If you’re in any way involved in the gaming or technology world, you’ve likely come across, tried, or at bare minimum heard of mechanical keyboards.
:noun \ˈwäŋk, ˈwȯŋk
A person who knows a lot about the details of a particular field (such as politics) and often talks a lot about that subject.
For the uninitiated, a mechanical keyboard is one in which every key has its own discrete switch. These switches detect a keypress mechanically. A slider moves down the switch, and actuates a metal leaf of some sort, connecting a circuit, and telling the computer it’s connected to that a key has been pressed. This is different from a typical keyboard that most consumers use - those have rubber domes, and keypresses are detected when those domes are fully collapsed onto a printed circuit board, completing the circuit. Typical keyboards, if one key fails, nothing can be done about it, but on a mechanical board, discrete switches can be replaced should one fail.
If you’ve come across mechanical keyboards, it has likely been the guys with their flash gaming keyboards from companies with names like Razer, or Corsair. Often they have a million keys, a variety of flashing LEDs and a general tacticool look about them.
For years and years I was dismissive of these folks and their keyboards. I’d played around with one or two at a Best Buy over the years, but it didn’t seem like anything special to me. Mechanical boards were overpriced, too large, and far too gaudy. I felt eminently superior, secure in the knowledge that the Apple wireless keyboard I was using was a much better solution for my typing needs. After all, it was small, it was minimalist, and the keys felt great. Oh boy did I have a lot to learn.
My Apple wonkery is actually what led me down the path to being a keyboard wonk as well. Since 2006 or so, I’ve been absolutely a fanatic for everything that company produces - it’s a subject for another post, but suffice to say that I’m quite enthusiastic.
In my internal ledger of Apple knowledge, I was familiar with the famed Apple Extended Keyboard II (AEKII). I knew it was a mechanical keyboard produced by Apple in the 90s that was well loved, described by some as:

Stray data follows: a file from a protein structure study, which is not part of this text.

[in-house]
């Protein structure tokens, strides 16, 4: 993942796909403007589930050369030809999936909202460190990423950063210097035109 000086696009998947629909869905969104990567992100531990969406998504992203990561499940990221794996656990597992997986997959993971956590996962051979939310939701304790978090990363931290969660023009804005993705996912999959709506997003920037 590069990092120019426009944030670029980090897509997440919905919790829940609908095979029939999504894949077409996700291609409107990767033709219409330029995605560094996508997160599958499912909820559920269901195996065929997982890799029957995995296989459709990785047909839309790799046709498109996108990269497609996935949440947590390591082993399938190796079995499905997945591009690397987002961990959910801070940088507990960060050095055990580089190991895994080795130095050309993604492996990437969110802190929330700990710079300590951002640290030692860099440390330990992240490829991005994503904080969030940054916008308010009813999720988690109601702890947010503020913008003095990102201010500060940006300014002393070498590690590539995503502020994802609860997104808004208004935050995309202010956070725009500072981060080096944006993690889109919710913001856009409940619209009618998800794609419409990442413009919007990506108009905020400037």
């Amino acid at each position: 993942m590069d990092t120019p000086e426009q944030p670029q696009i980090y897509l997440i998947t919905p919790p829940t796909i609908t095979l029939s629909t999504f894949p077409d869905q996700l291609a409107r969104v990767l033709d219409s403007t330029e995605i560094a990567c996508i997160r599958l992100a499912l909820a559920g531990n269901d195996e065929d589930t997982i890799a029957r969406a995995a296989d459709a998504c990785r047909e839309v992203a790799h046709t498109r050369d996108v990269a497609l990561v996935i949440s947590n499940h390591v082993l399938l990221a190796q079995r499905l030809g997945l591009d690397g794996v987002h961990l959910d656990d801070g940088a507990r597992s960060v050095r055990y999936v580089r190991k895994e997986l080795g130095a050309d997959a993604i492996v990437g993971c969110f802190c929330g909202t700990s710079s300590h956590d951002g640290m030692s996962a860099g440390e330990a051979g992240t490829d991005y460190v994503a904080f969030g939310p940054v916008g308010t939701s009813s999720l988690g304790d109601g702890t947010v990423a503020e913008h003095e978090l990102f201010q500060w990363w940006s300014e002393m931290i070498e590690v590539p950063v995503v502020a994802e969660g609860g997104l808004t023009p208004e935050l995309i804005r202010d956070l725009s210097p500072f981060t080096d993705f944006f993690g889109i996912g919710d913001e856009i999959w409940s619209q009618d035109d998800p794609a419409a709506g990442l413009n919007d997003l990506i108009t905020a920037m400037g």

The best keyboard Apple ever built.
Consider my amazement when I came across such a board at work last spring. I’m in IT in an office that’s been around for ~35 years or so, so it’s not uncommon to come across old equipment every now and again. I was going through our graveyard of equipment-to-be-recycled, and saw a box with the name of something I knew.
Out of Apple wonk curiosity, I took the board back to my office and inspected it. To my amazement it wasn’t some old, busted, yellowed husk of 20 year old technology, it was brand new!
Having thoroughly inspected the board and marveling at its like-new condition, I began playing with it. Perhaps it was the fact that it’s an Apple product, perhaps it was the novelty of a piece of 20 year old technology in mint condition, perhaps it was the fact that the AEKII uses an uncommon switch type (Alps instead of Cherry) with a feel that I really really liked, but it was like something clicked instantly.
I absolutely fell in love with this board. The look of it was FANTASTIC! It’s simple, minimal, big without being ridiculous, and it’s got an Apple logo on it. I knew that I had to start using it. Of course, being from 1995, it uses the very proprietary Apple Desktop Bus - fortunately that was easily resolved with a simple converter bought on eBay. Soon I was up and running with the AEKII as my keyboard at work.
I suppose what made me fall in love with this board most of all was the feel of the keypress. It was so different from what I was used to with traditional keyboards. It was incredibly tactile, smooth, and required significantly less force (so it was easier on my fingers). All the flash gamer boards I’d ever played with at a Best Buy just didn’t appeal to me, but getting my hands on this board really showed me the light.
Of course, like any good drug, once you try it once, you’ve got to try it some more. Having experienced the GLORY of using the AEKII at work, I needed a board at home. Here was the rub though: I couldn’t possibly imagine using such a large board at my desk at home. My computer at home is a glorified reddit machine, I’ve no need for a full-sized 104 key board - soon the quest for a small board with the exact switches that I was using at work began.
Here’s the rub v2: I learned very quickly with research that Alps switches like the AEKII I have at work aren’t in manufacture anymore, so it’s impossible to just go out and buy one. The only option to have a compact board with those type of switches is to make one.
to make one…
Thus began the journey deep in to the rabbit hole of the mechanical keyboard world. Not content with just a single really cool keyboard at work, I had to have a really cool keyboard at home, I had to make a really cool keyboard…then soon…multiple really cool keyboards.
How I made my first custom keyboard, the different kinds of keyboards I have today, the kinds of keyboards I have the ambition of making: that’s a story for another post. The point is, me being the Apple wonk that I am, randomly discovering a vintage Apple keyboard has given me both the gift and curse of becoming a keyboard wonk as well….and I love it.
For the record, as of this post (December 12, 2015) I have 10 different keyboards.
Typed on my white alps64